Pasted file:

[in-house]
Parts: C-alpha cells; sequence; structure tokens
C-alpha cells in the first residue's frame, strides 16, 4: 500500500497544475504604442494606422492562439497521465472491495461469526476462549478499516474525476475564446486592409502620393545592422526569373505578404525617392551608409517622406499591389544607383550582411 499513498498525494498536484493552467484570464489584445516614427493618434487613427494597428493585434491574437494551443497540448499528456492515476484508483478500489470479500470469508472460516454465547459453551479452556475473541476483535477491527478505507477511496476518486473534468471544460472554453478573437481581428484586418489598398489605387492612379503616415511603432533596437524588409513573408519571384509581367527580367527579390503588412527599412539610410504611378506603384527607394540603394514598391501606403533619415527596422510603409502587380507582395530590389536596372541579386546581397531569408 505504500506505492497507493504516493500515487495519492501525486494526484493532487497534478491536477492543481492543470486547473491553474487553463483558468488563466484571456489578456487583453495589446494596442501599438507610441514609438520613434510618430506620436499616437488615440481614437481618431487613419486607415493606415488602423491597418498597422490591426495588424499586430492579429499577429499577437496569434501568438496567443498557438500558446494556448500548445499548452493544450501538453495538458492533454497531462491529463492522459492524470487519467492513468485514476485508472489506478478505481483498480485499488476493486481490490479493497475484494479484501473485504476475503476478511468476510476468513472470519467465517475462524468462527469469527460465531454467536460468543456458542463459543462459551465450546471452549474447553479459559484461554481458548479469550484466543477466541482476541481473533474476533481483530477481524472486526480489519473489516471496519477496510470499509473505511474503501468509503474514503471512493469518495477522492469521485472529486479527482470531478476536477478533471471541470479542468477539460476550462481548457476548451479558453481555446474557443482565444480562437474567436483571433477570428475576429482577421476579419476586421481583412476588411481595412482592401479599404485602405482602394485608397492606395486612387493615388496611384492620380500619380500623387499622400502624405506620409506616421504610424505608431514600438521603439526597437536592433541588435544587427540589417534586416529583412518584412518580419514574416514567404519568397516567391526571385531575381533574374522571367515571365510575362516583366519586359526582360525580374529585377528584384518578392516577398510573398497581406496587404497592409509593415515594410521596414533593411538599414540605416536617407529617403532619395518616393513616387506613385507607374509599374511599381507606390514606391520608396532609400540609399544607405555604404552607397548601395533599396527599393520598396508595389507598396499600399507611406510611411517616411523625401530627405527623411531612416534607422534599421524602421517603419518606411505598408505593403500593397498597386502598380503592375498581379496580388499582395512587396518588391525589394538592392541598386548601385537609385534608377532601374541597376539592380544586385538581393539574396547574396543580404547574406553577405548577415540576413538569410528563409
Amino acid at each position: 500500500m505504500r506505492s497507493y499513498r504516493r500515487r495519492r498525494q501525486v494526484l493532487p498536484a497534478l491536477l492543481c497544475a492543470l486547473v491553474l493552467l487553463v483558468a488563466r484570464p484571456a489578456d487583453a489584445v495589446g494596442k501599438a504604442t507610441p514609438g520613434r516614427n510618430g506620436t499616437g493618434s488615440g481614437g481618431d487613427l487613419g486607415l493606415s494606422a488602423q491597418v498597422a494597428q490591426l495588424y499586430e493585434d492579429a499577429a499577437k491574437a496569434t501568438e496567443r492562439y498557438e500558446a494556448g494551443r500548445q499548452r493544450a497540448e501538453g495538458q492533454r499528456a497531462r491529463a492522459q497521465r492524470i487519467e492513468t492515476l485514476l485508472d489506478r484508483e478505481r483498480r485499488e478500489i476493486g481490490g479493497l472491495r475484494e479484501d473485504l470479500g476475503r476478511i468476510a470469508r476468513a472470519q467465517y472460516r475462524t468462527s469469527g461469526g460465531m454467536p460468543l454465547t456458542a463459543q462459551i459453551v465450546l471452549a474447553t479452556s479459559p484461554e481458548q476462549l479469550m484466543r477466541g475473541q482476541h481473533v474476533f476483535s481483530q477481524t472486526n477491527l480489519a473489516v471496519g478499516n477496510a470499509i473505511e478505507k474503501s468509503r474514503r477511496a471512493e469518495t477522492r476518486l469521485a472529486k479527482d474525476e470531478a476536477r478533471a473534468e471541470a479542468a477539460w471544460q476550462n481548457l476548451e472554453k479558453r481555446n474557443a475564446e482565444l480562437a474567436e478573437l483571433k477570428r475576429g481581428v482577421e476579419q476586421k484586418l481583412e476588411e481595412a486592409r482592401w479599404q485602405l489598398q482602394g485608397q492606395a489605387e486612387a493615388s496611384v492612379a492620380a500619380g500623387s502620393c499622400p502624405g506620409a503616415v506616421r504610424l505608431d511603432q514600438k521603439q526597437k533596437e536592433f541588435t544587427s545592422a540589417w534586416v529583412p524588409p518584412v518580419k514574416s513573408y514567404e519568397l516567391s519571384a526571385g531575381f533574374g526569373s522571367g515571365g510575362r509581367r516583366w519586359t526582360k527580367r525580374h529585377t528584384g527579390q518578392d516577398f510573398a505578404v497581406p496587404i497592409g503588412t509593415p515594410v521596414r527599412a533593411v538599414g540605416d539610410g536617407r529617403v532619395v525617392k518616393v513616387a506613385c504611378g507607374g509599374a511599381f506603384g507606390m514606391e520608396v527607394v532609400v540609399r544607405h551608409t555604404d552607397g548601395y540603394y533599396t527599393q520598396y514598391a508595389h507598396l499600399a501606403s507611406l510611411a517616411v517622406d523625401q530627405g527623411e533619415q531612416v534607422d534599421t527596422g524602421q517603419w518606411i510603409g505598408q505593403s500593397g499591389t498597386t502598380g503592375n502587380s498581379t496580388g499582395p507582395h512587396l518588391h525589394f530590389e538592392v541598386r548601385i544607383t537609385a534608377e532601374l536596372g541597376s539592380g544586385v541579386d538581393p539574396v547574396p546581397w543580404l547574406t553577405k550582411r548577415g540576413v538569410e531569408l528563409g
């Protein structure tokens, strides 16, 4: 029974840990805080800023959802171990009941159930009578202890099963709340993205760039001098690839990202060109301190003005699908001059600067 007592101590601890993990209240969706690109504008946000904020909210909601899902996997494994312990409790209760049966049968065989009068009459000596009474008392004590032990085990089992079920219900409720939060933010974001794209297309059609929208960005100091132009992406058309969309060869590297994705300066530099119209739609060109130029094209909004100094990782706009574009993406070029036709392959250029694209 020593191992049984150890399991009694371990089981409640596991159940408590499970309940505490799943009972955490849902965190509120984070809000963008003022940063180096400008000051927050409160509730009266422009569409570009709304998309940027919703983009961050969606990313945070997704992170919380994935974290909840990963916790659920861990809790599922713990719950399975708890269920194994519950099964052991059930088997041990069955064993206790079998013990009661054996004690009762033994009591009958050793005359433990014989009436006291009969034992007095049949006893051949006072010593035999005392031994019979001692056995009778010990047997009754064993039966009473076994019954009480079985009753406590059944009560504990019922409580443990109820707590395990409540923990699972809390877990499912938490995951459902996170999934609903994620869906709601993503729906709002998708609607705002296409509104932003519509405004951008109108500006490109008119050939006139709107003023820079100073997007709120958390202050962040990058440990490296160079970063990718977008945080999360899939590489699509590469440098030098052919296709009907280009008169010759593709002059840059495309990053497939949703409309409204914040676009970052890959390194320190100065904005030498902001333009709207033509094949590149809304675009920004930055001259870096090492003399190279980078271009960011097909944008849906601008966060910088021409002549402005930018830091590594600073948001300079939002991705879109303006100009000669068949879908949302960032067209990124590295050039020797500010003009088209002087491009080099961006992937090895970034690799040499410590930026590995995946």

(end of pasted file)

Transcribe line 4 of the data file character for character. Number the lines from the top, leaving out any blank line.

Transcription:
Amino acid at each position: 500500500m505504500r506505492s497507493y499513498r504516493r500515487r495519492r498525494q501525486v494526484l493532487p498536484a497534478l491536477l492543481c497544475a492543470l486547473v491553474l493552467l487553463v483558468a488563466r484570464p484571456a489578456d487583453a489584445v495589446g494596442k501599438a504604442t507610441p514609438g520613434r516614427n510618430g506620436t499616437g493618434s488615440g481614437g481618431d487613427l487613419g486607415l493606415s494606422a488602423q491597418v498597422a494597428q490591426l495588424y499586430e493585434d492579429a499577429a499577437k491574437a496569434t501568438e496567443r492562439y498557438e500558446a494556448g494551443r500548445q499548452r493544450a497540448e501538453g495538458q492533454r499528456a497531462r491529463a492522459q497521465r492524470i487519467e492513468t492515476l485514476l485508472d489506478r484508483e478505481r483498480r485499488e478500489i476493486g481490490g479493497l472491495r475484494e479484501d473485504l470479500g476475503r476478511i468476510a470469508r476468513a472470519q467465517y472460516r475462524t468462527s469469527g461469526g460465531m454467536p460468543l454465547t456458542a463459543q462459551i459453551v465450546l471452549a474447553t479452556s479459559p484461554e481458548q476462549l479469550m484466543r477466541g475473541q482476541h481473533v474476533f476483535s481483530q477481524t472486526n477491527l480489519a473489516v471496519g478499516n477496510a470499509i473505511e478505507k474503501s468509503r474514503r477511496a471512493e469518495t477522492r476518486l469521485a472529486k479527482d474525476e470531478a476536477r478533471a473534468e471541470a479542468a477539460w471544460q476550462n481548457l476548451e472554453k479558453r481555446n474557443a475564446e482565444l480562437a474567436e478573437l483571433k477570428r475576429g481581428v482577421e476579419q476586421k484586418l481583412e476588411e481595412a486592409r482592401w479599404q485602405l489598398q482602394g485608397q492606395a489605387e486612387a493615388s496611384v492612379a492620380a500619380g500623387s502620393c499622400p502624405g506620409a503616415v506616421r504610424l505608431d511603432q514600438k521603439q526597437k533596437e536592433f541588435t544587427s545592422a540589417w534586416v529583412p524588409p518584412v518580419k514574416s513573408y514567404e519568397l516567391s519571384a526571385g531575381f533574374g526569373s522571367g515571365g510575362r509581367r516583366w519586359t526582360k527580367r525580374h529585377t528584384g527579390q518578392d516577398f510573398a505578404v497581406p496587404i497592409g503588412t509593415p515594410v521596414r527599412a533593411v538599414g540605416d539610410g536617407r529617403v532619395v525617392k518616393v513616387a506613385c504611378g507607374g509599374a511599381f506603384g507606390m514606391e520608396v527607394v532609400v540609399r544607405h551608409t555604404d552607397g548601395y540603394y533599396t527599393q520598396y514598391a508595389h507598396l499600399a501606403s507611406l510611411a517616411v517622406d523625401q530627405g527623411e533619415q531612416v534607422d534599421t527596422g524602421q517603419w518606411i510603409g505598408q505593403s500593397g499591389t498597386t502598380g503592375n502587380s498581379t496580388g499582395p507582395h512587396l518588391h525589394f530590389e538592392v541598386r548601385i544607383t537609385a534608377e532601374l536596372g541597376s539592380g544586385v541579386d538581393p539574396v547574396p546581397w543580404l547574406t553577405k550582411r548577415g540576413v538569410e531569408l528563409g